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Florida Minister Gets 5 Years in Prison for Federal Tax Crimes, Failing to Pay IRS

United States federal income tax return IRS 1040 documents, with pencil, calculator and eyeglasses

In April 2018, a federal jury convicted 51-year-old defendant William Todd Coontz, a former author, business owner, and minister from Fort Lauderdale, Florida, of two tax offenses: (1) aiding and assisting with false returns (which violates 26 U.S. Code § 7206), and (2) failing to pay taxes (which violates 26 U.S. Code § 7203). Though sometimes treated as a civil matter, failing to pay one’s taxes can also be treated like a criminal offense, depending on factors like the taxpayer’s intent, the statute of limitations, and the burden of proof the government feels it is able to meet, as discussed in our article on the difference between criminal tax evasion and civil tax fraud. If you owe unpaid state or federal taxes, the safest course of action is to discuss your situation and the next steps with a tax compliance attorney and CPA immediately. The sooner and more proactively you address the problem with an experienced tax lawyer, the less interest you will owe the IRS – and the lower the risk of criminal prosecution will be.

Defendant Convicted, Sentenced After Hiding Income, Failing to Pay Federal Taxes

Originally from Florida, defendant William Todd Coontz was tried – and convicted – in federal court in North Carolina, where he practiced as a minister. According to a press release from the U.S. Department of Justice (DOJ), Coontz engaged in a number of violations during the tax period from approximately 2000 through 2014. The DOJ indicated that these violations included, but were not limited to, the following:

  • From 2000 to 2014, Coontz (1) filed late tax returns with the IRS, and (2) “consistently failed” to pay tax debts when due, “despite receiving multiple letters and late notices from the IRS.” In particular, the press release highlighted the period from 2011 to 2013, during which Coontz, filing delinquent returns, amassed and failed to pay tax liabilities exceeding $326,000.

 

  • For the tax years 2010 to 2013, Coontz “also filed false federal income tax returns… which underreported his income.” For example, Coontz claimed business travel expenses despite being reimbursed for the costs, causing his income to appear lower than it actually was. Moreover, “the travel reimbursement checks… were for amounts in excess of the actual travel expenses incurred,” with Coontz using fraudulent invoices to misrepresent fares and payments.

 

  • During approximately the same period, Coontz, a writer whose publications included Please Don’t Repo My Car and other financial books, caused checks “for the purchase of books and other products” to be issued to his residence, generating more income which went unreported. Between the travel reimbursement scheme and the payments, he received for books and other products, “Coontz concealed and cashed at least 102 checks… totaling at least $252,037.99” during that time. He continued this practice into 2014, when Coontz “cashed at least 32 checks totaling $105,454.90 which were not reflected in his accounting records.”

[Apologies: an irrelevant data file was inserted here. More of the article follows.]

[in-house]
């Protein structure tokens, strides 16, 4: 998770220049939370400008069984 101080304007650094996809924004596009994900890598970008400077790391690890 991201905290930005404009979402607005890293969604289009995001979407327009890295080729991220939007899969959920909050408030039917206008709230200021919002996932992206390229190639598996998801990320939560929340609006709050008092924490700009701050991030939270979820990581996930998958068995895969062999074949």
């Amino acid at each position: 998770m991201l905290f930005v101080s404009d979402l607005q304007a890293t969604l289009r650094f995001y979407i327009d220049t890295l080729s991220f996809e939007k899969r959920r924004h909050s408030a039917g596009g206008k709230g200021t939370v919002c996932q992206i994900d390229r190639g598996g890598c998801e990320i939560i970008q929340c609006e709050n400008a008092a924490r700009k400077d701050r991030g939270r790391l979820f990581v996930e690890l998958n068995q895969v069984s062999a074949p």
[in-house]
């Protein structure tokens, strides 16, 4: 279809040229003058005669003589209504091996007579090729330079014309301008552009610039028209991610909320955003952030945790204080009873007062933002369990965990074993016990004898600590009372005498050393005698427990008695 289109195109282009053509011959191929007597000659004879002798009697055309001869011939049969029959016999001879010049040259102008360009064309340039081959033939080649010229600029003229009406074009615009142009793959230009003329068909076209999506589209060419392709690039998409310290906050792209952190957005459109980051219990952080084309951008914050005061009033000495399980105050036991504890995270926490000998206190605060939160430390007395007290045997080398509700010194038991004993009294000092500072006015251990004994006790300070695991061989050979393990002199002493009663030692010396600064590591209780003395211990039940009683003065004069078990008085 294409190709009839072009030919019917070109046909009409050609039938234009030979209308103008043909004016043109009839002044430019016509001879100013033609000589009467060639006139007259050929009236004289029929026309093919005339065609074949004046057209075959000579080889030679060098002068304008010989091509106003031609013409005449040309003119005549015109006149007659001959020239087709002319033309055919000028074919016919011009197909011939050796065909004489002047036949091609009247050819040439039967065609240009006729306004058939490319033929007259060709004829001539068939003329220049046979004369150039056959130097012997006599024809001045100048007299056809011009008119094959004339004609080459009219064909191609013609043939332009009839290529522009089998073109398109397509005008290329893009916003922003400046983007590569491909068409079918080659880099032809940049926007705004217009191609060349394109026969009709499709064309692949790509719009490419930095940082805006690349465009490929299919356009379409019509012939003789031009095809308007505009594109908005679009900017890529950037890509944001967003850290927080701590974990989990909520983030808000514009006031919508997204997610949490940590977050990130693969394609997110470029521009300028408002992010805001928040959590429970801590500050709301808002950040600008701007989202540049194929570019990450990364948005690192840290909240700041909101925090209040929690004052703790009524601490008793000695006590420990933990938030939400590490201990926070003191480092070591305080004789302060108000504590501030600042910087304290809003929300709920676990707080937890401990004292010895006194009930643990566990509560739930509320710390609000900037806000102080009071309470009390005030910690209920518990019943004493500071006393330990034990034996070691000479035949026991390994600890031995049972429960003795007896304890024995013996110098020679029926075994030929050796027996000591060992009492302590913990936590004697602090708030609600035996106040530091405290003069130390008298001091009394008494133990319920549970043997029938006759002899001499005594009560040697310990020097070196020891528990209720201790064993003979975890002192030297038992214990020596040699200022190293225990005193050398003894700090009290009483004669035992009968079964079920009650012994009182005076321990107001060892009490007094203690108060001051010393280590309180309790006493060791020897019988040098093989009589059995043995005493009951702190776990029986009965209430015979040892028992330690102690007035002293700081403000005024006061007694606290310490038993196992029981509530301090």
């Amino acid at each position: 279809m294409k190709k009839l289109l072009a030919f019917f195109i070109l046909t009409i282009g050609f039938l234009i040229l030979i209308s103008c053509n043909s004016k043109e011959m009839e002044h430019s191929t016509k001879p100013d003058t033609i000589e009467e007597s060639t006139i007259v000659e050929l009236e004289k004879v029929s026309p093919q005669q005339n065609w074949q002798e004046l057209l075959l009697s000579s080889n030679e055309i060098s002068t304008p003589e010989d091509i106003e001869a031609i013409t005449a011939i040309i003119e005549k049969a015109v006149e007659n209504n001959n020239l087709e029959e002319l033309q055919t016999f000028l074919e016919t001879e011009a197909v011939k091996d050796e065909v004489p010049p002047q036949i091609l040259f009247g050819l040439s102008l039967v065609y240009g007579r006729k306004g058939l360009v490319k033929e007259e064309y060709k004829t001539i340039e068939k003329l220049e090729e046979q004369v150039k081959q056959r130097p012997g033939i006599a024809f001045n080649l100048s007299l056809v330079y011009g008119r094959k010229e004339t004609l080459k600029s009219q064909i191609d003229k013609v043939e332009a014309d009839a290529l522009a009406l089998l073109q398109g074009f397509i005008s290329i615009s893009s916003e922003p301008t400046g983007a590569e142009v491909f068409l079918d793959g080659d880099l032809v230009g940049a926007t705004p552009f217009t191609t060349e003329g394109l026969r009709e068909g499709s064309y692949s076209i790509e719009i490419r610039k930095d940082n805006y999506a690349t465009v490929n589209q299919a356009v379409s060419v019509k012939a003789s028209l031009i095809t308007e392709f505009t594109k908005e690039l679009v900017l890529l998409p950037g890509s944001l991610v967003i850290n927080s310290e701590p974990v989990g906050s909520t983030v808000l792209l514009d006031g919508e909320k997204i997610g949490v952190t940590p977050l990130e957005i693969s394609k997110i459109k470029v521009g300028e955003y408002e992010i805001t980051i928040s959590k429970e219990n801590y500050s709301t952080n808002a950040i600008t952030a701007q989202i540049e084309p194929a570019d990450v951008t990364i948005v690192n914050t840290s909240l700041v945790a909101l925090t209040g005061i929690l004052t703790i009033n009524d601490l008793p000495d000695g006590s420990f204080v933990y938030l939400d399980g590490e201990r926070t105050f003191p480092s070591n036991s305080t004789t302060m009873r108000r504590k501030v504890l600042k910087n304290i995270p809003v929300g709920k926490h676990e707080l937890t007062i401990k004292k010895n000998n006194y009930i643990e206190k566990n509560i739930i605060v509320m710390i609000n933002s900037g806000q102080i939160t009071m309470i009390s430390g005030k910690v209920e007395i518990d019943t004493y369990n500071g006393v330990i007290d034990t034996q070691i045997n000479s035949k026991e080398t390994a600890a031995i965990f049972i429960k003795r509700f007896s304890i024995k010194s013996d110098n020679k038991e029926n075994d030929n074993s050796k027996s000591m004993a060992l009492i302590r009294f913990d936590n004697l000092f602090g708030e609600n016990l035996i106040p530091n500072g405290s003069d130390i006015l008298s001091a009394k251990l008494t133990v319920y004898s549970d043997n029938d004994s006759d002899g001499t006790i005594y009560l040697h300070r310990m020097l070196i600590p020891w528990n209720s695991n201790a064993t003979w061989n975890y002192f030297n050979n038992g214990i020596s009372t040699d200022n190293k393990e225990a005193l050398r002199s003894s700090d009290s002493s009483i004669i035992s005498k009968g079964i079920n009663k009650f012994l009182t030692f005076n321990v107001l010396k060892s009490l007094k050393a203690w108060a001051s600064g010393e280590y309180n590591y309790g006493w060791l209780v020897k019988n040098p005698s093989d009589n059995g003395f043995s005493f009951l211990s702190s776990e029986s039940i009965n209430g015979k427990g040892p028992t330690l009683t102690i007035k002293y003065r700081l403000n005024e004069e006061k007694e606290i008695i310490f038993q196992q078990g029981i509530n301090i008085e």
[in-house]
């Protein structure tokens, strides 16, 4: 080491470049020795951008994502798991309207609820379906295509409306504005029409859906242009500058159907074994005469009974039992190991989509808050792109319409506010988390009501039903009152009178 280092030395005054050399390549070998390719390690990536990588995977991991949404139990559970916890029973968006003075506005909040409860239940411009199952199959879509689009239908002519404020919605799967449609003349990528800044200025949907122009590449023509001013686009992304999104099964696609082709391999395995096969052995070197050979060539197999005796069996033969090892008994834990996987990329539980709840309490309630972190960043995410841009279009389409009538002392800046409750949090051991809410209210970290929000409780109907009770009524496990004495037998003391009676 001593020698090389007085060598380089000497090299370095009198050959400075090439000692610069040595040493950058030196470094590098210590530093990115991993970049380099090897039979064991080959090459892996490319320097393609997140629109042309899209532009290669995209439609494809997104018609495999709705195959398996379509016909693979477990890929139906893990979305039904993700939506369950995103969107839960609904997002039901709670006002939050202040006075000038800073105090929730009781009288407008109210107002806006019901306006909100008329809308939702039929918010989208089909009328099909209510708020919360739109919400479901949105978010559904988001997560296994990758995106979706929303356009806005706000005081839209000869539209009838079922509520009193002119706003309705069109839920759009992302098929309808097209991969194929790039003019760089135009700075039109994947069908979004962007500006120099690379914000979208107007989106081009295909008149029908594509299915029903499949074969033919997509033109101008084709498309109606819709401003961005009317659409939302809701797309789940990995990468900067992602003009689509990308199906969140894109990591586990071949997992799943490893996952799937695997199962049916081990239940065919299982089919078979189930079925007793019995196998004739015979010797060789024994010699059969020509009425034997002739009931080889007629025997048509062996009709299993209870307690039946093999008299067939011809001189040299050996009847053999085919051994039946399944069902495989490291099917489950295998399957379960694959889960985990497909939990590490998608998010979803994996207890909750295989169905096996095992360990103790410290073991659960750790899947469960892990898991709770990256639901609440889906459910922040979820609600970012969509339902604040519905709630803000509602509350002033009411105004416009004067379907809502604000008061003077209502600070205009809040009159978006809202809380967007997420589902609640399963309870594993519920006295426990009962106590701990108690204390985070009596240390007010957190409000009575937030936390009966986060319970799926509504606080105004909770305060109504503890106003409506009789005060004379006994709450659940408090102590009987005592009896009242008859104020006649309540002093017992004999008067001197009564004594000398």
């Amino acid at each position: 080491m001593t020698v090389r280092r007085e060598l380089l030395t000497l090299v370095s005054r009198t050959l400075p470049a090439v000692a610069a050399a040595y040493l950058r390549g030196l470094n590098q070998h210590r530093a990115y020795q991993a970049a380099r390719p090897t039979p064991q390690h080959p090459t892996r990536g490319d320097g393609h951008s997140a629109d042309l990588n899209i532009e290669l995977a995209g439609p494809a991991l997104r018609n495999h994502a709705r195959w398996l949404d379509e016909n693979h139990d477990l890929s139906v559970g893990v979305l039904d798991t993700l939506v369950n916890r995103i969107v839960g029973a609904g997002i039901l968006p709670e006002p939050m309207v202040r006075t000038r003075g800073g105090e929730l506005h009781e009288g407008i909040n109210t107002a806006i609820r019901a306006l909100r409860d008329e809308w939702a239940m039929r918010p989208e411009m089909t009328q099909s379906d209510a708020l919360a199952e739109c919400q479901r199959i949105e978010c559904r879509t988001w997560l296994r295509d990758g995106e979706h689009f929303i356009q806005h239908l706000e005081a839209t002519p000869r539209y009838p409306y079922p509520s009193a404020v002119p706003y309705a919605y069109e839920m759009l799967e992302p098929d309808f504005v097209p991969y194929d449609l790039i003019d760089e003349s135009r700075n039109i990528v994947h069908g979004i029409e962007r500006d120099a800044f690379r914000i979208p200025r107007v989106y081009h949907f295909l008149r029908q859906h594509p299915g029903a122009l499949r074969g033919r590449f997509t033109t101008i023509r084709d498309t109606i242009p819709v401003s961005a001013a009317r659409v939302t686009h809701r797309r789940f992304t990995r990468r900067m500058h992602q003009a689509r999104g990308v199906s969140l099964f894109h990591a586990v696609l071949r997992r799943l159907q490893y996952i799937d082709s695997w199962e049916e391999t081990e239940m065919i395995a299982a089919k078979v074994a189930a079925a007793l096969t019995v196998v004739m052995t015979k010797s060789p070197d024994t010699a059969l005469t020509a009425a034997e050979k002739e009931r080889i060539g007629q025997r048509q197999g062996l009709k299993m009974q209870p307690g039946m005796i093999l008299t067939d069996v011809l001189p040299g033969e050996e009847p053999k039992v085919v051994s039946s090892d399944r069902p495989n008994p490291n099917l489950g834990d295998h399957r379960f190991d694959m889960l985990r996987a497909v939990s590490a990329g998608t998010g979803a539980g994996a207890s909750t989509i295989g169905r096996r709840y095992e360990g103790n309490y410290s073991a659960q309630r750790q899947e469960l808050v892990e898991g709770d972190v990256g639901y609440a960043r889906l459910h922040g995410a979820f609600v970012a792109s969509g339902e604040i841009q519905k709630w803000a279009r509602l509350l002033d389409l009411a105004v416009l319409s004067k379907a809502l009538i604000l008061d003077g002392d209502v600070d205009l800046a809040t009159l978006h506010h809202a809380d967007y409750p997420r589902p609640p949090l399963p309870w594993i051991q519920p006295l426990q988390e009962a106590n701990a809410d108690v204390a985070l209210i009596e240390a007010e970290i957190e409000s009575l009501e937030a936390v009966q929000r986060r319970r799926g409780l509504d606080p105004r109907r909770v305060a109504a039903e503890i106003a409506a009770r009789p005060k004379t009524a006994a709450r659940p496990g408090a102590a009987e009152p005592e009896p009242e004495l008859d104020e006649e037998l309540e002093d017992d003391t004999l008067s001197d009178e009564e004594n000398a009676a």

• Additionally, during the period from 2010 through 2013, Coontz “spent substantial amounts of business funds to pay for personal expenditures” – at least $367,000, used primarily on dining out, buying clothing, and going to movie theatres. Significantly, the press release notes that Coontz acted against the advice of his CPA, who warned Coontz against “comingling personal and business funds” – an action that not only makes it easier for creditors to pierce the corporate veil successfully, but further, invites suspicion from the IRS. In its handbook on recognizing and developing tax fraud cases, the IRS references the “failure to follow the advice of an accountant, attorney or return preparer” (and similarly, “failure to make full disclosure of relevant facts to the accountant, attorney or return preparer”) as an indicator of fraud.

In January 2019, Coontz was sentenced to 60 months in federal prison for his crimes. Additionally, he was ordered by the court to pay the IRS restitution totaling more than $755,000. Furthermore, Coontz will be subject to one year of supervised release once he completes his prison sentence.

 

IRS Tax Evasion Lawyers Serving Northern and Southern California

At the Tax Law Office of David W. Klasing, we are tax evasion defense attorneys with extensive experience representing taxpayers and business entities in civil and criminal matters, including state and federal audits, IRS criminal investigations, and tax appeals. Whether we are appearing in Tax Court, before the Internal Revenue Service, or before a state tax agency such as the California Franchise Tax Board, we provide sophisticated, strategic, around-the-clock guidance in complex foreign and domestic tax issues. To arrange a reduced-rate tax consultation with our IRS tax attorneys and CPAs, contact the Tax Law Office of David W. Klasing online, or call us today at (800) 681-1295.

Also, we’ve expanded our offices! In addition to our offices in Irvine and Los Angeles, the Tax Law Offices of David W. Klasing now have offices San BernardinoSanta BarbaraPanorama CityOxnardSan DiegoBakersfieldSan Jose, San FranciscoOakland and Sacramento.

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